http://i1100.photobucket.com/albums/g419/mohawkALSE/A6.jpg
http://i1100.photobucket.com/albums/g419/mohawkALSE/A21.jpg

Yes, the aircraft connector is to the right in your photo and it IS quite possible for this green bottle to be a civilian bottle except for the wire wrap which is what stumps me. I have looked at a couple photos of general aviation bottles and none of them have the wire wrap but it looks like there are some of spun fiberglass which I have also seen used with some of the military rafts, primarily the airdropped IBSs & Zodiacs.

#11 cco23i

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Posted 20 April 2012 - 03:41 PM

The valve looks like the civilian valves my mother had on her small oxygen bottle. In all the years of being in military aviation we never had any wire wrapped bottle for the aircraft (KC-135) I DID use and serviced the walk around bottle that rr01 posted.

#12 rr01

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Posted 20 April 2012 - 07:57 PM

The valve looks like the civilian valves my mother had on her small oxygen bottle. In all the years of being in military aviation we never had any wire wrapped bottle for the aircraft (KC-135) I DID use and serviced the walk around bottle that rr01 posted.

That wasn't my picture, I borrowed it from earlier in the thread.

#13 boxerdogi

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Posted 21 April 2012 - 04:28 AM

I found a number on the bottom, 38098 and a small H in a shield. Not sure if that helps any?? I also believe this is a Navy item, not Air Force...Tom.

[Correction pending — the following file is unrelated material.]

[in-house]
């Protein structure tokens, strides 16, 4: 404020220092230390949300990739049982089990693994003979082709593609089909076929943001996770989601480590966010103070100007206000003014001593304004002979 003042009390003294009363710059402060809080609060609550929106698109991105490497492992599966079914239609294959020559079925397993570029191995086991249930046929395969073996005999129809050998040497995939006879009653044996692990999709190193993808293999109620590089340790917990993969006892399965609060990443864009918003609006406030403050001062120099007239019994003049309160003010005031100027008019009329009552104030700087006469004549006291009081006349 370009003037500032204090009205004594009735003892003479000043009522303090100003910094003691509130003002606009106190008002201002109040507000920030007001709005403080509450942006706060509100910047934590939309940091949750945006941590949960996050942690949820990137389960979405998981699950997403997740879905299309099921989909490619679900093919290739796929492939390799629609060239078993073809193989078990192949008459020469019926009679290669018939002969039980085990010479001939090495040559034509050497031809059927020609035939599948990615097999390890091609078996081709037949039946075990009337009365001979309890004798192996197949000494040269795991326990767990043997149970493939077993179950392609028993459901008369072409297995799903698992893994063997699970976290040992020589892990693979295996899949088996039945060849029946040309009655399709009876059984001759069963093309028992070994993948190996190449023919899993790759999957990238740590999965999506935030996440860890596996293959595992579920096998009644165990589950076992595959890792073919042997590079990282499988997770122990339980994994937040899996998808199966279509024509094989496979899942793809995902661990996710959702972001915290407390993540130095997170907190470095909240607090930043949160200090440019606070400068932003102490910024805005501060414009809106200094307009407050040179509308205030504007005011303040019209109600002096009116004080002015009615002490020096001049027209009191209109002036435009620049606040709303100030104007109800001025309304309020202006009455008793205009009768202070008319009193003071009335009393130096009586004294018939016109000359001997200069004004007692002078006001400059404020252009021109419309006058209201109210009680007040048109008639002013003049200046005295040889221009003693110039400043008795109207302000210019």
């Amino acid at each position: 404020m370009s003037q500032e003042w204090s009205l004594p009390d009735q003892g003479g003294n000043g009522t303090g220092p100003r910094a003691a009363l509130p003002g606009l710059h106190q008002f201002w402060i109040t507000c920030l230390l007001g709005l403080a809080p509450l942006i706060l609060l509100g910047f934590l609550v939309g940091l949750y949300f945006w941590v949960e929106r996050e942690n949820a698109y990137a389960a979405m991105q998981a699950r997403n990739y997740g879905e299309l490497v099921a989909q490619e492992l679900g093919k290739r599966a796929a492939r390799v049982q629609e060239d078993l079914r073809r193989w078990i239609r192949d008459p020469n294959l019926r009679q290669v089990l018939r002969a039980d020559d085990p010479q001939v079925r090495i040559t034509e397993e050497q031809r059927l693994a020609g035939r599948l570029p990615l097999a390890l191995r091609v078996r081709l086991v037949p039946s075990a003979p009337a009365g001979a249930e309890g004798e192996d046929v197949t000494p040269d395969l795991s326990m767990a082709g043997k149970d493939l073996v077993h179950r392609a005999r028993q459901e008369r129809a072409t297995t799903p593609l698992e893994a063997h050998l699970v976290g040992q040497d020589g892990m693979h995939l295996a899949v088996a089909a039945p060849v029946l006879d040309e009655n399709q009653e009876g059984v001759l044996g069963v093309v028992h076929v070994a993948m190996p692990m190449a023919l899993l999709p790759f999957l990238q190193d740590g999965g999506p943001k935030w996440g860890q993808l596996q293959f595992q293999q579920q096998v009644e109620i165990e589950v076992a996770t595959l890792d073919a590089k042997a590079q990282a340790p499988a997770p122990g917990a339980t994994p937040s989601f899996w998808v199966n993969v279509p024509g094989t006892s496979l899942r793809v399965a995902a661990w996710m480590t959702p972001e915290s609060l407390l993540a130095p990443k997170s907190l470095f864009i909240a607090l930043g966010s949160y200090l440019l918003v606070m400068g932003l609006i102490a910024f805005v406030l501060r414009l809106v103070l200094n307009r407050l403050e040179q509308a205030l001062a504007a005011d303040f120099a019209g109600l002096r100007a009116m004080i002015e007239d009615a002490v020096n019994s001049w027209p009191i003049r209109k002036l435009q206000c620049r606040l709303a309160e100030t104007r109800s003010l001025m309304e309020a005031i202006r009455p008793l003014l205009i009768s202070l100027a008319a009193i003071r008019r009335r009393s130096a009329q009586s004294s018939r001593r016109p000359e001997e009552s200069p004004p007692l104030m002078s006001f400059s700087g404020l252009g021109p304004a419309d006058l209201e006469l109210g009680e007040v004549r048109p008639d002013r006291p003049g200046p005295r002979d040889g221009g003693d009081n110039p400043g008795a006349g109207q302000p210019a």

#14 rr01

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Posted 21 April 2012 - 04:34 AM

I found a number on the bottom, 38098 and a small H in a shield. Not sure if that helps any?? I also believe this is a Navy item, not Air Force...Tom.

The number on the "Bendix" sticker on the stainless manifold would be the most helpful.

#15 boxerdogi

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Posted 21 April 2012 - 09:31 AM

Looks like FR-26-A1 21?. Thanks.....Tom.

#16 northcoastaero

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Posted 30 April 2012 - 09:11 AM

It is possible that the oxygen bottle was mounted on the outside of the ejection seat or in the seat survival kit that
the aircrew sat on?

#17 northcoastaero

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Posted 30 April 2012 - 09:11 AM

It is possible that the oxygen bottle was mounted on the outside of the ejection seat or in the seat survival kit that
the aircrew sat on?

#18 rr01

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Posted 30 April 2012 - 10:33 AM

Maybe on the F~111 or some other aircraft that had a capsule requiring pressurization but it's too big for a normal bailout situation.

#19 benguttery

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Posted 30 April 2012 - 05:48 PM

1000 psi in a 20 inch bottle is a lot of oxygen. However the F-111 capsule had 2-3 times this much. Most bailout bottles were/are small. They only need to get you to the ground or under 12,000 feet or so. I am thinking this could be a civilian aircraft bottle. Large corporate or airliner perhaps. Standby oygen for rthe pilots. Do you know what "aviation oxygen" is? It is regular oxygen, but with the moisture taken out. The use of medical oxygen at altitude would fog and condensate and be a big mess. So, you want the dry stuff. No use for oxygen in a life raft. These usually use CO2 bottles.

#20 mohawkALSE

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Posted 30 April 2012 - 06:53 PM

I am thinking this could be a civilian aircraft bottle. Large corporate or airliner perhaps. Standby oygen for rthe pilots.



Thats what I would have to agree with looking it over a number of times and searching around the net. That regulator or on/off valve has an old 60s civilian look to it. There are no Navy or Air Force contract numbers or stock numbers listed anywhere on it. Some airliners has small bottles similar used for emergency walk around type setups. I think the Dassualt Falcon 50 my father flew 12 years ago had a little walk around back up emergency bottle similar to this but much newer.